Report: Aldermen Got $282,000 in Illegal Campaign Contributions in 2013
City Council Oversight to End on Monday
A report from the City Council Office of the Legislative Inspector General concludes that 29 aldermen took in a total of $282,000 in illegal campaign donations in 2013. The donations, ranging anywhere from $500 to in excess of $50,000, were found to have violated the city’s ethics ordinance, according to Legislative Inspector General Faisal Khan.
The ordinance limits aldermen from receiving campaign contributions in excess of $1,500 from “persons who have done business with the City or its sister agencies within the previous four years, persons who are seeking to do business with the city or its sister agencies, and lobbyists. “
“Council isn’t upset about needing a new L.I.G. They’re just not going to find one.”
The ordinance defines “doing business,” as receiving more than $10,000 in a calendar year from the city. The L.I.G.’s office would not say who the aldermen were, but assistant Legislative Inspector General Michael Graham told "Chicago Tonight" that the office found “four aldermen that had $50,000 or more in questionable contributions.”
The money overwhelmingly came from developers and real estate companies, according to Graham.
Alderman Nicholas Sposato (38th Ward) told "Chicago Tonight" that he was one of the 29 aldermen that violated the rules. He received a letter from Khan demanding that he return $1,500 in contributions from his landlord, Dave Cwik. Sposato accepted $3,000 in campaign money from Cwik in 2013 ($1,500 over the limit). Cwik is technically doing business with the city because Sposato is leasing taxpayer-funded office space from him. Sposato says Cwik is a friend, and that he wasn’t aware of any violation.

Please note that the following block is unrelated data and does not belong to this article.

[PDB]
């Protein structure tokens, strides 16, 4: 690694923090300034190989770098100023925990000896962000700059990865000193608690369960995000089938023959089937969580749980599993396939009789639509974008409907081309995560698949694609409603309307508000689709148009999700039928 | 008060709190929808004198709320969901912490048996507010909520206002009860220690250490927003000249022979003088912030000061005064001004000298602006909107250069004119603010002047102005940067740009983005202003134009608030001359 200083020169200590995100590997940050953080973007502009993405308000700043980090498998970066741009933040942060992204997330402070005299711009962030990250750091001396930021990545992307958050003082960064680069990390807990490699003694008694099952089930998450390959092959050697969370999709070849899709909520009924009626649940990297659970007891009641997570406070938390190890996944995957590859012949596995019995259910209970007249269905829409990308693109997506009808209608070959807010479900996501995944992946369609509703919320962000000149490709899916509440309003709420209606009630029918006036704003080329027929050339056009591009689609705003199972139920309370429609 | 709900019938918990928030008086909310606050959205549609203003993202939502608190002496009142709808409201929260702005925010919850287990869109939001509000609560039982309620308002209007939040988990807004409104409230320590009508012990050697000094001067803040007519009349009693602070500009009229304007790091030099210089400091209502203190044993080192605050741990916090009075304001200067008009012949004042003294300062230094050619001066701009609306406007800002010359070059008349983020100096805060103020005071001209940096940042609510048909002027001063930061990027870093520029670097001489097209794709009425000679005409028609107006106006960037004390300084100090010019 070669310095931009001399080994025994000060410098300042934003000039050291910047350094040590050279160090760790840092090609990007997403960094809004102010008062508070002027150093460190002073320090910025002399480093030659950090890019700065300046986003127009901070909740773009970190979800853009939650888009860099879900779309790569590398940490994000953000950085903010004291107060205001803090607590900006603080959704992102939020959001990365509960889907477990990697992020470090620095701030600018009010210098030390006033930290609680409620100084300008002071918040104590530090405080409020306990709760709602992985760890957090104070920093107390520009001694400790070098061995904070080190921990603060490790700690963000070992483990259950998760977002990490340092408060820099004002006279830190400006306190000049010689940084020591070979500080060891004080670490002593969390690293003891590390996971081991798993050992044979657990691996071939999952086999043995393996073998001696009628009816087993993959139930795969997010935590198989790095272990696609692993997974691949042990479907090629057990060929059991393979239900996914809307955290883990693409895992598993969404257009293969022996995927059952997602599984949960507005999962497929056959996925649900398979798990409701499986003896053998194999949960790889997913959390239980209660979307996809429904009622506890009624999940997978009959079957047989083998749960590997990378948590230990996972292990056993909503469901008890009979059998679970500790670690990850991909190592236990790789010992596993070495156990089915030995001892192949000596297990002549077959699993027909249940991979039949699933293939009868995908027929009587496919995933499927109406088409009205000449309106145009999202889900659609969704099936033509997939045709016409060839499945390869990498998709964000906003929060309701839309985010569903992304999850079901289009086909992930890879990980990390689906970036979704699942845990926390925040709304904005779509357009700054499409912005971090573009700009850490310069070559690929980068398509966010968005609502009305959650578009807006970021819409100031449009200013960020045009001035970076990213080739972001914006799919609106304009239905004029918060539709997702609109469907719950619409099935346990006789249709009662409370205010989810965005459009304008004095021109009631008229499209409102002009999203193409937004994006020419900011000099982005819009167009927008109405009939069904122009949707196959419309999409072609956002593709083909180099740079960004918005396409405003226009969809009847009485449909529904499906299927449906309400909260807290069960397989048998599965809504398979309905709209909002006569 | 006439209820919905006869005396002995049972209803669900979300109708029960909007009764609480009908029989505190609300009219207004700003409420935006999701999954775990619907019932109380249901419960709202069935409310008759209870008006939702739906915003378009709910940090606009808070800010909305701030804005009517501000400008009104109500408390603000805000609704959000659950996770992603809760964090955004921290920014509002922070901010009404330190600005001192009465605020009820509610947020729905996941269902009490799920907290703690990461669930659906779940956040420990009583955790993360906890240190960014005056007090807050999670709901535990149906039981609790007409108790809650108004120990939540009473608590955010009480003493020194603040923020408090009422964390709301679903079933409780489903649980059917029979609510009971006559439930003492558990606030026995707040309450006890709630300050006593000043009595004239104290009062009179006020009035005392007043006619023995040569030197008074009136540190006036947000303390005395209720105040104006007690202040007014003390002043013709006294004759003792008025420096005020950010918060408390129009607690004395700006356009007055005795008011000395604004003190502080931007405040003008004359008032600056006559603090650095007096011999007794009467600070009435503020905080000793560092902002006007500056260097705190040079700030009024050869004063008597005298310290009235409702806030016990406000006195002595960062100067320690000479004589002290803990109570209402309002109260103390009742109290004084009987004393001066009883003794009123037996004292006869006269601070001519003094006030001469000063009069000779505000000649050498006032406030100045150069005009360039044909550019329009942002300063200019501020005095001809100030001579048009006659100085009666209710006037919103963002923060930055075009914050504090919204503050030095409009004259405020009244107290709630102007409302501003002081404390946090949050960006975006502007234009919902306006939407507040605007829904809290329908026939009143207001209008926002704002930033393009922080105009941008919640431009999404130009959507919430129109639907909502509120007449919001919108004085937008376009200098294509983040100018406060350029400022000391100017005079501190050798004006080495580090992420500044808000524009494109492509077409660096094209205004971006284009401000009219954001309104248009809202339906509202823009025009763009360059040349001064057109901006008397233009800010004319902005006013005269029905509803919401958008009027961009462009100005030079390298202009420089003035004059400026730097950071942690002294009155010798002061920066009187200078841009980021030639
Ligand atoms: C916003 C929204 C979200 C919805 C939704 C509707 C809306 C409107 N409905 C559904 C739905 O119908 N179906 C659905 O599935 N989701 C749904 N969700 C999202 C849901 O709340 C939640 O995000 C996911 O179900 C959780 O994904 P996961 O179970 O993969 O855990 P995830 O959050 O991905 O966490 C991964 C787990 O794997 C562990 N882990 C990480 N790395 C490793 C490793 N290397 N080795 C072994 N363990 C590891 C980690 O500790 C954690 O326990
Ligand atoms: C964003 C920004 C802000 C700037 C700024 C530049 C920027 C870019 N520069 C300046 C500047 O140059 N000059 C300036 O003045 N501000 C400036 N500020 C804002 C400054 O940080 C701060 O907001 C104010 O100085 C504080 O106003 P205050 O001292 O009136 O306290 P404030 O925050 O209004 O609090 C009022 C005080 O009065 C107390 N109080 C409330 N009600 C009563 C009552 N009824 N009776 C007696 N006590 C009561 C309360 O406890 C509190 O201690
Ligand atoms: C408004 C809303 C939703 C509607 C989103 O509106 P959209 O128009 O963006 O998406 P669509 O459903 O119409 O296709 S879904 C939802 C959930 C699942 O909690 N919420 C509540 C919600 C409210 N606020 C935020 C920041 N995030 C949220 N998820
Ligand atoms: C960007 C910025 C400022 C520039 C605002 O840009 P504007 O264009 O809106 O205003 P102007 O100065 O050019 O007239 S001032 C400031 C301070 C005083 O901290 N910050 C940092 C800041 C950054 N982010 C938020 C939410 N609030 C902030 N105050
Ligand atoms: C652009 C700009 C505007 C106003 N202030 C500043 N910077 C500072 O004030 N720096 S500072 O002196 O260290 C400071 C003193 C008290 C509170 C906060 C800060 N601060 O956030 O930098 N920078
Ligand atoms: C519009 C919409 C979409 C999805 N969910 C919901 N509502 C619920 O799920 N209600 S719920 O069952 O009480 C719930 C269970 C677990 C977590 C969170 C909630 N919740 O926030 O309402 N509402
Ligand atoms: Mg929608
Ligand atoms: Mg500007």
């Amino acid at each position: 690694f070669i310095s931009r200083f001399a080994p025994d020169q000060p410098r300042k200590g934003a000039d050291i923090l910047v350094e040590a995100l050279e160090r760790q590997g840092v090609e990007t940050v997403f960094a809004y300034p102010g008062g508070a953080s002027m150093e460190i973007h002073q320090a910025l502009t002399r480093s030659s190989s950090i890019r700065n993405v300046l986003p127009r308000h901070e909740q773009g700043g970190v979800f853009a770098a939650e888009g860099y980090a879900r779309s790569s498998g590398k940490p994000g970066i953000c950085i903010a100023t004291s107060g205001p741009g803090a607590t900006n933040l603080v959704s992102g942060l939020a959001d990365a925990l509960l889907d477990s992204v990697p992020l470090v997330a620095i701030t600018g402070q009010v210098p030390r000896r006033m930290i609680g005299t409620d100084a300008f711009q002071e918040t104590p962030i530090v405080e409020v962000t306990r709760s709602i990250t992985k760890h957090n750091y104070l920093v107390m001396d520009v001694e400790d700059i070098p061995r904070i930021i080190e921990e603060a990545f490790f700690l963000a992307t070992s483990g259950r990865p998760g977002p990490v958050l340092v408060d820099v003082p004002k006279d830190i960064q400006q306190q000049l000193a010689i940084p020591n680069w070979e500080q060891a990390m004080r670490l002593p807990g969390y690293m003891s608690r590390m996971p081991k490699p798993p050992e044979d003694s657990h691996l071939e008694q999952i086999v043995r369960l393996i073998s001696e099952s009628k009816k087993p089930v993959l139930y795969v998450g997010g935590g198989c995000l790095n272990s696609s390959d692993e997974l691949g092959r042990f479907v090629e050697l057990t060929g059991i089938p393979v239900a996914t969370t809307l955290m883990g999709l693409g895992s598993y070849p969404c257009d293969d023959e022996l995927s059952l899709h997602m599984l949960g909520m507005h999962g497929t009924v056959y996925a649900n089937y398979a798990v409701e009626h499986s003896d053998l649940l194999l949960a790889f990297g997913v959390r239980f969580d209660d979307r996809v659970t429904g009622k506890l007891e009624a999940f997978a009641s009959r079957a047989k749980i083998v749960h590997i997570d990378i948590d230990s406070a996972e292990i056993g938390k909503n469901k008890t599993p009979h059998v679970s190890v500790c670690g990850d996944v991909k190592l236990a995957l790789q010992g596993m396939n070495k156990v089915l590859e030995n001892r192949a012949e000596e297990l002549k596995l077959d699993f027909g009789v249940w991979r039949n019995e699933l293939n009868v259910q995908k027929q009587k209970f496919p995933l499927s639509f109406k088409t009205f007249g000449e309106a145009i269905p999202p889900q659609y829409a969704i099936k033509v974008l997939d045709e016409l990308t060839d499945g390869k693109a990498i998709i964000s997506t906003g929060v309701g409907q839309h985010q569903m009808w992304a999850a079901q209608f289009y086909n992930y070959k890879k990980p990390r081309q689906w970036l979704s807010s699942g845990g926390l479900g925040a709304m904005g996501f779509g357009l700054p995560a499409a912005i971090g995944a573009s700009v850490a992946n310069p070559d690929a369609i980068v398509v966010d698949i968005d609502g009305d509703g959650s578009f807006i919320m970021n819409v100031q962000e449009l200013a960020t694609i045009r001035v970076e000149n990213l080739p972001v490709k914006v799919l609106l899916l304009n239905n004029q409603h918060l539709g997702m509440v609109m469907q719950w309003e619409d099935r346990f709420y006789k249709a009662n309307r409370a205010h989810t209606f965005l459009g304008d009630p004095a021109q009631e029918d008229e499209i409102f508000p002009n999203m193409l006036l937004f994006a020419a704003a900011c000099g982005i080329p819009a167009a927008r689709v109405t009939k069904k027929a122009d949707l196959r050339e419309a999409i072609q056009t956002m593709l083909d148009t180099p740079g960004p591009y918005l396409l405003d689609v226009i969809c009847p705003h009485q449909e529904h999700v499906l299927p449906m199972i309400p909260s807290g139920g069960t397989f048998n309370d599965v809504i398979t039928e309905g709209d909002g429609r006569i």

“I didn’t know that, by law, he was considered a contractor with the city,” Sposato said. “I returned the money as soon as I got the letter.”
Graham says most aldermen had similarly small violations.
“A lot of aldermen aren’t watching their books very closely because they’ve never had this scrutinized very closely,” Graham said. “But others—the bigger violators— seem like they are willfully violating the law.”
Aldermen Joe Moreno (1st Ward) and Joe Moore (49th Ward) confirmed they also received letters from Khan.
“It was so vague. I couldn’t tell you what he was accusing me of,” Moore said. “He said there were contributors on the vendor list, but I couldn’t find any of them. Could one or two have slipped through the cracks? Perhaps.”
The Chicago Board of Ethics filed the initial campaign finance complaint and sent it to Khan’s office for further review and verification. Khan says the office has started to look at questionable campaign contributions from 2014 and estimates that the number will be “far higher than 2013.” But he says his review of the numbers will end on Monday, when his controversial four-year term as the city’s first legislative inspector general ends.
Khan says he believes the City Council is purposely dragging its feet on a replacement because it doesn’t actually want oversight.